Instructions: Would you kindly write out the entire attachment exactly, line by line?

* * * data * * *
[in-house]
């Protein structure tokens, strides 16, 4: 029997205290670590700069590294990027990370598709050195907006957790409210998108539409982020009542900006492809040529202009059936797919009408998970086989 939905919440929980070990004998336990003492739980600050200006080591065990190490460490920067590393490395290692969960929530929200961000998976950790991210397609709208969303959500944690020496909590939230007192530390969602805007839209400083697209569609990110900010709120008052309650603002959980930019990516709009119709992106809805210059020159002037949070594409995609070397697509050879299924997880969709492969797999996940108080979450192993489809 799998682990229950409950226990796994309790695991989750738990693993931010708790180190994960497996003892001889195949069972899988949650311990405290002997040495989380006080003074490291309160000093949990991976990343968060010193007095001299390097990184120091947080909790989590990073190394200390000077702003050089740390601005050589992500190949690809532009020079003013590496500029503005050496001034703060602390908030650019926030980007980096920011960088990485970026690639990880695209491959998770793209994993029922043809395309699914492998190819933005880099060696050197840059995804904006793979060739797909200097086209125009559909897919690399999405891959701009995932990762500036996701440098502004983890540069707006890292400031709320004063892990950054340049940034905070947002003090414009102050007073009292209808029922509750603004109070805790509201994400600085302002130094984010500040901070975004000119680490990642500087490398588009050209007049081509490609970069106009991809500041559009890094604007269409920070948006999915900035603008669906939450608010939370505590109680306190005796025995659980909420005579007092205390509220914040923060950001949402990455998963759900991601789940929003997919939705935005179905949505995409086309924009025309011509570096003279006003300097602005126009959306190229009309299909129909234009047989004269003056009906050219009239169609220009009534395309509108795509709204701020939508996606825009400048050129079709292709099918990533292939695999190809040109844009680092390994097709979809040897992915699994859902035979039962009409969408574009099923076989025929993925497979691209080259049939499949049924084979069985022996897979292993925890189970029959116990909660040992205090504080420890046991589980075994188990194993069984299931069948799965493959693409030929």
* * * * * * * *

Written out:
[in-house]
């Protein structure tokens, strides 16, 4: 029997205290670590700069590294990027990370598709050195907006957790409210998108539409982020009542900006492809040529202009059936797919009408998970086989 939905919440929980070990004998336990003492739980600050200006080591065990190490460490920067590393490395290692969960929530929200961000998976950790991210397609709208969303959500944690020496909590939230007192530390969602805007839209400083697209569609990110900010709120008052309650603002959980930019990516709009119709992106809805210059020159002037949070594409995609070397697509050879299924997880969709492969797999996940108080979450192993489809 799998682990229950409950226990796994309790695991989750738990693993931010708790180190994960497996003892001889195949069972899988949650311990405290002997040495989380006080003074490291309160000093949990991976990343968060010193007095001299390097990184120091947080909790989590990073190394200390000077702003050089740390601005050589992500190949690809532009020079003013590496500029503005050496001034703060602390908030650019926030980007980096920011960088990485970026690639990880695209491959998770793209994993029922043809395309699914492998190819933005880099060696050197840059995804904006793979060739797909200097086209125009559909897919690399999405891959701009995932990762500036996701440098502004983890540069707006890292400031709320004063892990950054340049940034905070947002003090414009102050007073009292209808029922509750603004109070805790509201994400600085302002130094984010500040901070975004000119680490990642500087490398588009050209007049081509490609970069106009991809500041559009890094604007269409920070948006999915900035603008669906939450608010939370505590109680306190005796025995659980909420005579007092205390509220914040923060950001949402990455998963759900991601789940929003997919939705935005179905949505995409086309924009025309011509570096003279006003300097602005126009959306190229009309299909129909234009047989004269003056009906050219009239169609220009009534395309509108795509709204701020939508996606825009400048050129079709292709099918990533292939695999190809040109844009680092390994097709979809040897992915699994859902035979039962009409969408574009099923076989025929993925497979691209080259049939499949049924084979069985022996897979292993925890189970029959116990909660040992205090504080420890046991589980075994188990194993069984299931069948799965493959693409030929």